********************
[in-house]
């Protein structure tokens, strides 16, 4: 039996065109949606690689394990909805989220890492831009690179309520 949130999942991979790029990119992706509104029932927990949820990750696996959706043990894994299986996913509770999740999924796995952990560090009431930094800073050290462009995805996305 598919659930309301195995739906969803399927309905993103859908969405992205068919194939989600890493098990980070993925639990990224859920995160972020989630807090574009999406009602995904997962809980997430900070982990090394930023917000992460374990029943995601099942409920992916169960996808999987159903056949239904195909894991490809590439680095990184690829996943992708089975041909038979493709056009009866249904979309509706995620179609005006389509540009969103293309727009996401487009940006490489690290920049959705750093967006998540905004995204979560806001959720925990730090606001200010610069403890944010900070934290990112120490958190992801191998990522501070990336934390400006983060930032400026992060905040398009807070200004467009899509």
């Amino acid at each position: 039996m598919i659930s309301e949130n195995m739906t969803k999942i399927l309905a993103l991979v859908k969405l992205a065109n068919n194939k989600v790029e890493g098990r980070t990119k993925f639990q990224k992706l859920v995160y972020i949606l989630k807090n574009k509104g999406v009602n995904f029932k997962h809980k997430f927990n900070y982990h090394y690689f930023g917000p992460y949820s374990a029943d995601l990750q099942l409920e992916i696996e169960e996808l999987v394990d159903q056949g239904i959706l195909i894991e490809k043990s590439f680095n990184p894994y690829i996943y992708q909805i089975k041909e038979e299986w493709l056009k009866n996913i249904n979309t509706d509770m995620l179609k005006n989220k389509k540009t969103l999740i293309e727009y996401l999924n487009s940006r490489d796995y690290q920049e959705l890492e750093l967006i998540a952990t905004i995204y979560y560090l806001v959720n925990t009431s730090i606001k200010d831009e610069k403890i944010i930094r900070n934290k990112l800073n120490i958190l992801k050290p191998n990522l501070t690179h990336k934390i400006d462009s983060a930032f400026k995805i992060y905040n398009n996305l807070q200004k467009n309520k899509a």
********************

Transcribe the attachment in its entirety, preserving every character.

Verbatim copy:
[in-house]
């Protein structure tokens, strides 16, 4: 039996065109949606690689394990909805989220890492831009690179309520 949130999942991979790029990119992706509104029932927990949820990750696996959706043990894994299986996913509770999740999924796995952990560090009431930094800073050290462009995805996305 598919659930309301195995739906969803399927309905993103859908969405992205068919194939989600890493098990980070993925639990990224859920995160972020989630807090574009999406009602995904997962809980997430900070982990090394930023917000992460374990029943995601099942409920992916169960996808999987159903056949239904195909894991490809590439680095990184690829996943992708089975041909038979493709056009009866249904979309509706995620179609005006389509540009969103293309727009996401487009940006490489690290920049959705750093967006998540905004995204979560806001959720925990730090606001200010610069403890944010900070934290990112120490958190992801191998990522501070990336934390400006983060930032400026992060905040398009807070200004467009899509």
């Amino acid at each position: 039996m598919i659930s309301e949130n195995m739906t969803k999942i399927l309905a993103l991979v859908k969405l992205a065109n068919n194939k989600v790029e890493g098990r980070t990119k993925f639990q990224k992706l859920v995160y972020i949606l989630k807090n574009k509104g999406v009602n995904f029932k997962h809980k997430f927990n900070y982990h090394y690689f930023g917000p992460y949820s374990a029943d995601l990750q099942l409920e992916i696996e169960e996808l999987v394990d159903q056949g239904i959706l195909i894991e490809k043990s590439f680095n990184p894994y690829i996943y992708q909805i089975k041909e038979e299986w493709l056009k009866n996913i249904n979309t509706d509770m995620l179609k005006n989220k389509k540009t969103l999740i293309e727009y996401l999924n487009s940006r490489d796995y690290q920049e959705l890492e750093l967006i998540a952990t905004i995204y979560y560090l806001v959720n925990t009431s730090i606001k200010d831009e610069k403890i944010i930094r900070n934290k990112l800073n120490i958190l992801k050290p191998n990522l501070t690179h990336k934390i400006d462009s983060a930032f400026k995805i992060y905040n398009n996305l807070q200004k467009n309520k899509a």